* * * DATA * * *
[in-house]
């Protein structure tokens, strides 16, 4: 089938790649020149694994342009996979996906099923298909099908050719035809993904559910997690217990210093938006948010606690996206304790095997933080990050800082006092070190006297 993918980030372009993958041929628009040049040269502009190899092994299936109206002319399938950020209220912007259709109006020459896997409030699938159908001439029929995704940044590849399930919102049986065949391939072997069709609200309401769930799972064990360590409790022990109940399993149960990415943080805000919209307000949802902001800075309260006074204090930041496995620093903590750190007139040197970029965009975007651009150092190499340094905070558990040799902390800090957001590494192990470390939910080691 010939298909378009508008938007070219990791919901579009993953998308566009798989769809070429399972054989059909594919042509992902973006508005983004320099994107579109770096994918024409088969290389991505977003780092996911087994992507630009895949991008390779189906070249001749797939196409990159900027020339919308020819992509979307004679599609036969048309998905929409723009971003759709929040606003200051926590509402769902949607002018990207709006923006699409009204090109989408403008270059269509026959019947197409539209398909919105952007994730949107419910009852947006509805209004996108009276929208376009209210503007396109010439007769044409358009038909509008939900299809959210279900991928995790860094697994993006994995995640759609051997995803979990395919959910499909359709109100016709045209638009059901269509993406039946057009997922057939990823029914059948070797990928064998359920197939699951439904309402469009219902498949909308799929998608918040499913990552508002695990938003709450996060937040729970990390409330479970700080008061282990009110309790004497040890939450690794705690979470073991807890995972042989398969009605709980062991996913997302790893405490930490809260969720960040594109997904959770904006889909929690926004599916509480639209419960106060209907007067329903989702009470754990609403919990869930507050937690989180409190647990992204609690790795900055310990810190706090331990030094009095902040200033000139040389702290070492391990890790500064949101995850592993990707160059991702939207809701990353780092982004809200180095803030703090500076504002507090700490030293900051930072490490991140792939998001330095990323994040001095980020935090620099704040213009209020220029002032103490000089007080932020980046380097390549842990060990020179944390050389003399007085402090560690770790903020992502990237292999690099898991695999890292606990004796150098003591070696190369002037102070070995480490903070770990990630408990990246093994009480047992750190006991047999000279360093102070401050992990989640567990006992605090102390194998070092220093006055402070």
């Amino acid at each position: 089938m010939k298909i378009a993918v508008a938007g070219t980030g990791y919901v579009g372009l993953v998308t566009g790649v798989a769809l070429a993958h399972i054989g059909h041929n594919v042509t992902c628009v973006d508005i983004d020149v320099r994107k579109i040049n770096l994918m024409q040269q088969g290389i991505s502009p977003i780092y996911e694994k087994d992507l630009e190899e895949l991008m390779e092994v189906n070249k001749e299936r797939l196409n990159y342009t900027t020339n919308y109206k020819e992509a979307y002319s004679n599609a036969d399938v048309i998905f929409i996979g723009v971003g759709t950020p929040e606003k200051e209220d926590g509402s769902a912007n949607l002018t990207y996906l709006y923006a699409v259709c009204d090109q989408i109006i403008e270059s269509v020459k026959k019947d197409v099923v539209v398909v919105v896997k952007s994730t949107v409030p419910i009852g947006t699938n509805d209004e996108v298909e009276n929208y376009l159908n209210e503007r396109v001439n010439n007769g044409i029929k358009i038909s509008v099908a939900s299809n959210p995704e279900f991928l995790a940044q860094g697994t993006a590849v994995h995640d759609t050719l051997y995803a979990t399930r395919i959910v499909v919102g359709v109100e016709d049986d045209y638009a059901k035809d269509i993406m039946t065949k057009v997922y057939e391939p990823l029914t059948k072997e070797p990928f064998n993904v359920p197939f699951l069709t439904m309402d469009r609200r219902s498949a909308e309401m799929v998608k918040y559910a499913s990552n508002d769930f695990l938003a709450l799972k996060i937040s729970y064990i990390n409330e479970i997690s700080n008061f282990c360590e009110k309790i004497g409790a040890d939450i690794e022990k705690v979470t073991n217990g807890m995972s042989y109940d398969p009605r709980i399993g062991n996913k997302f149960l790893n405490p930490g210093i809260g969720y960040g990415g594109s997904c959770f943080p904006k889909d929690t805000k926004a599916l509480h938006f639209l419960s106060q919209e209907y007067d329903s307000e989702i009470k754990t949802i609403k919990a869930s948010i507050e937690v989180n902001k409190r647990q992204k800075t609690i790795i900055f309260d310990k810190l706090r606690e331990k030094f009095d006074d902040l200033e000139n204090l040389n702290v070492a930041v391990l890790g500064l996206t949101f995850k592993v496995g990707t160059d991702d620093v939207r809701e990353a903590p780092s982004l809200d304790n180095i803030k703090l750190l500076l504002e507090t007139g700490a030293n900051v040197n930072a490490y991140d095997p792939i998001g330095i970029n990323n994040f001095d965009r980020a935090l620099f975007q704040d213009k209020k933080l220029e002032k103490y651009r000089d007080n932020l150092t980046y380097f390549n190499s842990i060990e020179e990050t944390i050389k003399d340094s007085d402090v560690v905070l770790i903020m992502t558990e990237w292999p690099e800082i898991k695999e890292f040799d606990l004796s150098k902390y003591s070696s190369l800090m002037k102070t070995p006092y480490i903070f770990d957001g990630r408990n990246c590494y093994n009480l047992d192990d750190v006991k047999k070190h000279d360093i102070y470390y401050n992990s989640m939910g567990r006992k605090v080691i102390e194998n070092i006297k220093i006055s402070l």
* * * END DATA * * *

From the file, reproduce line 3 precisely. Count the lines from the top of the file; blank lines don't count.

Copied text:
């Amino acid at each position: 089938m010939k298909i378009a993918v508008a938007g070219t980030g990791y919901v579009g372009l993953v998308t566009g790649v798989a769809l070429a993958h399972i054989g059909h041929n594919v042509t992902c628009v973006d508005i983004d020149v320099r994107k579109i040049n770096l994918m024409q040269q088969g290389i991505s502009p977003i780092y996911e694994k087994d992507l630009e190899e895949l991008m390779e092994v189906n070249k001749e299936r797939l196409n990159y342009t900027t020339n919308y109206k020819e992509a979307y002319s004679n599609a036969d399938v048309i998905f929409i996979g723009v971003g759709t950020p929040e606003k200051e209220d926590g509402s769902a912007n949607l002018t990207y996906l709006y923006a699409v259709c009204d090109q989408i109006i403008e270059s269509v020459k026959k019947d197409v099923v539209v398909v919105v896997k952007s994730t949107v409030p419910i009852g947006t699938n509805d209004e996108v298909e009276n929208y376009l159908n209210e503007r396109v001439n010439n007769g044409i029929k358009i038909s509008v099908a939900s299809n959210p995704e279900f991928l995790a940044q860094g697994t993006a590849v994995h995640d759609t050719l051997y995803a979990t399930r395919i959910v499909v919102g359709v109100e016709d049986d045209y638009a059901k035809d269509i993406m039946t065949k057009v997922y057939e391939p990823l029914t059948k072997e070797p990928f064998n993904v359920p197939f699951l069709t439904m309402d469009r609200r219902s498949a909308e309401m799929v998608k918040y559910a499913s990552n508002d769930f695990l938003a709450l799972k996060i937040s729970y064990i990390n409330e479970i997690s700080n008061f282990c360590e009110k309790i004497g409790a040890d939450i690794e022990k705690v979470t073991n217990g807890m995972s042989y109940d398969p009605r709980i399993g062991n996913k997302f149960l790893n405490p930490g210093i809260g969720y960040g990415g594109s997904c959770f943080p904006k889909d929690t805000k926004a599916l509480h938006f639209l419960s106060q919209e209907y007067d329903s307000e989702i009470k754990t949802i609403k919990a869930s948010i507050e937690v989180n902001k409190r647990q992204k800075t609690i790795i900055f309260d310990k810190l706090r606690e331990k030094f009095d006074d902040l200033e000139n204090l040389n702290v070492a930041v391990l890790g500064l996206t949101f995850k592993v496995g990707t160059d991702d620093v939207r809701e990353a903590p780092s982004l809200d304790n180095i803030k703090l750190l500076l504002e507090t007139g700490a030293n900051v040197n930072a490490y991140d095997p792939i998001g330095i970029n990323n994040f001095d965009r980020a935090l620099f975007q704040d213009k209020k933080l220029e002032k103490y651009r000089d007080n932020l150092t980046y380097f390549n190499s842990i060990e020179e990050t944390i050389k003399d340094s007085d402090v560690v905070l770790i903020m992502t558990e990237w292999p690099e800082i898991k695999e890292f040799d606990l004796s150098k902390y003591s070696s190369l800090m002037k102070t070995p006092y480490i903070f770990d957001g990630r408990n990246c590494y093994n009480l047992d192990d750190v006991k047999k070190h000279d360093i102070y470390y401050n992990s989640m939910g567990r006992k605090v080691i102390e194998n070092i006297k220093i006055s402070l």